WEBVTT physics/ap-physics-1-2/fullerton
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Hi, I am Dan Fullerton. Welcome back to Educator.com.
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Let us talk about Newton's Second Law of Motion.
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Now our objectives are going to be to draw and label a free-body diagram showing all the forces acting on an object and also draw a pseudo-free body diagram showing all components of forces acting on an object.
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We will explain the relationship between acceleration, net force, and mass of an object, and use Newton's Second Law to solve a variety of problems.
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Finally, we want to make sure we understand the difference between mass and weight, and the conditions required for equilibrium.
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Free-body diagrams or FBD's -- these are tools that we use to analyze physical situations.
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What they do is they show all the forces acting on a single object.
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The object itself may be drawn as a dot.
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Some folks like to draw it as a box. It does not matter, either one.
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Now when you draw a FBD, choose the object of interest and draw it as either a dot or a box.
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Then you are going to label all the external forces acting on the object and only forces go on that diagram.
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Finally, sketch a coordinate system showing the direction of the object's motion as one of the positive axis.
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For example, let us take a look at a circus elephant falling off a tight rope -- sad story -- it is just pretend, do not worry.
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Neglecting air resistance -- draw a free-body diagram for the falling elephant.
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I am going to use my amazing physics artistic skills to draw an elephant.
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There it is in FBD terms and I am going to label all the forces acting on it.
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The weight of the elephant -- the force of gravity -- which I typically write on FBD as mg -- the force of gravity on an object on a FBD can save yourself a little bit of work if you write weight as mg.
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Or, we could draw it as a box -- there is our elephant and the one force acting on it is the weight of the elephant pulling it down.
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How about if we had the falling elephant with air resistance?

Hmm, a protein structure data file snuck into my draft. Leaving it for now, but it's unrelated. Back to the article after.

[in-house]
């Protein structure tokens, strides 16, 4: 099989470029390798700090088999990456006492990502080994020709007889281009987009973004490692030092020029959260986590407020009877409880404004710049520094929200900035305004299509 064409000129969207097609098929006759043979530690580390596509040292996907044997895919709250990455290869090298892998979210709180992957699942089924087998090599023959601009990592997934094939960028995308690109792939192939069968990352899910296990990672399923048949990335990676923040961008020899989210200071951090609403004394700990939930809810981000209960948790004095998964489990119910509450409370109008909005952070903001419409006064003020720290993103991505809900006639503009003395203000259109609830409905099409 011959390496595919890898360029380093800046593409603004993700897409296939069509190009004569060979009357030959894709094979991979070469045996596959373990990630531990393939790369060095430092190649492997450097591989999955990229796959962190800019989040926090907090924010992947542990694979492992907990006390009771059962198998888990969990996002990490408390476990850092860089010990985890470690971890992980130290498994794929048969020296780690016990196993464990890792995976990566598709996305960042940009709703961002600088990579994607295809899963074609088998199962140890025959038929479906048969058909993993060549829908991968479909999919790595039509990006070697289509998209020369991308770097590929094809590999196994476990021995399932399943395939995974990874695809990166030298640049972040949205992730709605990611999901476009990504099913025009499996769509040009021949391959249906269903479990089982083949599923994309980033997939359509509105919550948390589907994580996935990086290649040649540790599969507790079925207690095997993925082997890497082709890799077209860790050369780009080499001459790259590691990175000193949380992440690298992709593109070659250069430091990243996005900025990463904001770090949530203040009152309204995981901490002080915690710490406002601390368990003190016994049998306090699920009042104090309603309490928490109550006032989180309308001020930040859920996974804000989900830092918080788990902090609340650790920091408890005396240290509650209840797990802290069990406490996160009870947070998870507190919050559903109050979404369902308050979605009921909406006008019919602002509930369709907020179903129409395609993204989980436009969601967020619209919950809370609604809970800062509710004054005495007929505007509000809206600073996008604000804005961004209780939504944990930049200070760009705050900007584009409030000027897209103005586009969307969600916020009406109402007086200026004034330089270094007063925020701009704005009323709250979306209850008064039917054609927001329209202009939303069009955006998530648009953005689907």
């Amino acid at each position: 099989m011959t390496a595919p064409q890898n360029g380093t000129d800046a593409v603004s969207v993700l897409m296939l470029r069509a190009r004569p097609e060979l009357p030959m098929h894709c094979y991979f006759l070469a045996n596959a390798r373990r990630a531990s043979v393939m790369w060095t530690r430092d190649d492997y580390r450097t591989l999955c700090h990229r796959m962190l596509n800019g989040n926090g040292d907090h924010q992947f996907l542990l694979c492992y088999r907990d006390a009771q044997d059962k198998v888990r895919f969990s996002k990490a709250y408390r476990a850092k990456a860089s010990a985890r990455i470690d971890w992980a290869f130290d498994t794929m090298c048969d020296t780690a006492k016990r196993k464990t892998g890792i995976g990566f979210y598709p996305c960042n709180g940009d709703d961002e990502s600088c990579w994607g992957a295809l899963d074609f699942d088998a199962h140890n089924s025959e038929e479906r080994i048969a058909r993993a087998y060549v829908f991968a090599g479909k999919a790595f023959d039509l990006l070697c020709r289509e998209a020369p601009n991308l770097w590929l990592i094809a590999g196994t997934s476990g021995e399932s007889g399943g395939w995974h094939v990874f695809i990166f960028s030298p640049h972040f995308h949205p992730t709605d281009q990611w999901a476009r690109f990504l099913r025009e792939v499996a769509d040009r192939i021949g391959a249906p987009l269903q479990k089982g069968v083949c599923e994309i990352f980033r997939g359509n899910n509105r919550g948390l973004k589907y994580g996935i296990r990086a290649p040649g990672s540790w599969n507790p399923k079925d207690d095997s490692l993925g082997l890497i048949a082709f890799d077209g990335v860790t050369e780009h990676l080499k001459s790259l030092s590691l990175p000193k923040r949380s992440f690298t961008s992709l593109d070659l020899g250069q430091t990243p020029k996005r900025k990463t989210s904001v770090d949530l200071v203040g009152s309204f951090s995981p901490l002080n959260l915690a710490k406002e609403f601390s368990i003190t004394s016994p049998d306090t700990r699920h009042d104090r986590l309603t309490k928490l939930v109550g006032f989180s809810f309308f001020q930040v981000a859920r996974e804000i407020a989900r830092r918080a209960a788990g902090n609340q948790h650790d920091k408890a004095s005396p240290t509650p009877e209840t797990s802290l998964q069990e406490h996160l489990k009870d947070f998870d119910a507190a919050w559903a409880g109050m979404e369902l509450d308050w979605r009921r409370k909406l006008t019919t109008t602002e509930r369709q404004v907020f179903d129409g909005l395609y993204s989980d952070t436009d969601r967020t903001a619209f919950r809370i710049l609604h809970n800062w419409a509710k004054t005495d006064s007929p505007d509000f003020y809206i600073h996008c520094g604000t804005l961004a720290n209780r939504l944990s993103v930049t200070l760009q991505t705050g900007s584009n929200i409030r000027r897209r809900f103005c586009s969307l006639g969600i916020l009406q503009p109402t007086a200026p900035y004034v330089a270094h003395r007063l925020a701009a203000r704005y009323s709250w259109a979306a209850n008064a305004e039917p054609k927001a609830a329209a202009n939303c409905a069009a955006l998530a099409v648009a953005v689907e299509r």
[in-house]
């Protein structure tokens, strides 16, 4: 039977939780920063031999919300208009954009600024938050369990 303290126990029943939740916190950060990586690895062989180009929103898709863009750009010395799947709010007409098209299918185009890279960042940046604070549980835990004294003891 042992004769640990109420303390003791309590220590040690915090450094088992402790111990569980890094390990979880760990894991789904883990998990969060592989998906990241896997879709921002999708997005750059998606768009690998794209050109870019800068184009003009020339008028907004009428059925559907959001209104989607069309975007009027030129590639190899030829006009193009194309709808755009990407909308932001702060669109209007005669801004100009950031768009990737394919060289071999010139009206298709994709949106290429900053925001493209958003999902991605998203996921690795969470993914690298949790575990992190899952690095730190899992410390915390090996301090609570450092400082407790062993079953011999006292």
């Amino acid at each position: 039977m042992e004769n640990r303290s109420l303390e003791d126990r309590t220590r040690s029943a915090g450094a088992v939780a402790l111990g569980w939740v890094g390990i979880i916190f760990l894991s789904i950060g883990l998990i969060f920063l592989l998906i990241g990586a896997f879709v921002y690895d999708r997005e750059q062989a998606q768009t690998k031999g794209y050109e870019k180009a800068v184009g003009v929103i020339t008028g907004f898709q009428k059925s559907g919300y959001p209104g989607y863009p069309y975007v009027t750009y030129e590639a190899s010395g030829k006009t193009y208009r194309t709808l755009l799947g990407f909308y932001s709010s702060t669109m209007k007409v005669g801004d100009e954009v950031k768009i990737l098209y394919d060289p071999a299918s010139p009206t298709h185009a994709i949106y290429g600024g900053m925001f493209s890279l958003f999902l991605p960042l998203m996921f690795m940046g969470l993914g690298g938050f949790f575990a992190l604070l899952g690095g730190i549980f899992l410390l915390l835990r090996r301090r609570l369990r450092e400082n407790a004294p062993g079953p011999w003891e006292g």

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Well, there is my elephant again.
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We still have the elephant's weight -- the force of gravity on it -- mg, and we have some force of air resistance.
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The force of air resistance is going to oppose the force of gravity.
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The faster something falls, the force of air resistance resists that motion -- pushes up.
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When eventually the force of air resistance and the object's weight balance out -- they are equal -- the object does not accelerate anymore.
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It is in equilibrium, like we learned with Newton's First Law. It maintains a constant velocity.
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We would call that terminal velocity -- when the force of air resistance equals the force of gravity on an object.
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It maintains a constant velocity; it does not speed up; it does not fall any further.
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Let's draw a FBD for a glass of soda sitting on a table.
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Here is our glass of soda.
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We have the weight pulling it down, but the glass of soda is not moving, it is at rest and it is remaining at rest; it is not accelerating.
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There must be another force on that glass. What is that force?
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It is the force of the table on the soda and it must oppose -- absolutely balance that weight.
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We are going to call this force, the normal force.
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When we say normal, we are not talking about the opposite of weird, we are talking about the geometric interpretation of normal.
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It means perpendicular. In this case, the force is perpendicular to the surface of the table.
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There is our table. If we have our glass sitting on it -- perpendicular to the surface of the table -- the normal force comes out of that surface.
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Perpendicular to this tablet, a normal force would be coming out this direction.
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Normal perpendicular -- we will label that fn.
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Now, in this case it is pretty easy to see that the net force again, must be zero -- the object remains at rest.
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Example problem: Which diagram here represents a box in equilibrium?
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Again, the key here is to recognize that equilibrium means that the net force equals 0 -- all the forces are balanced.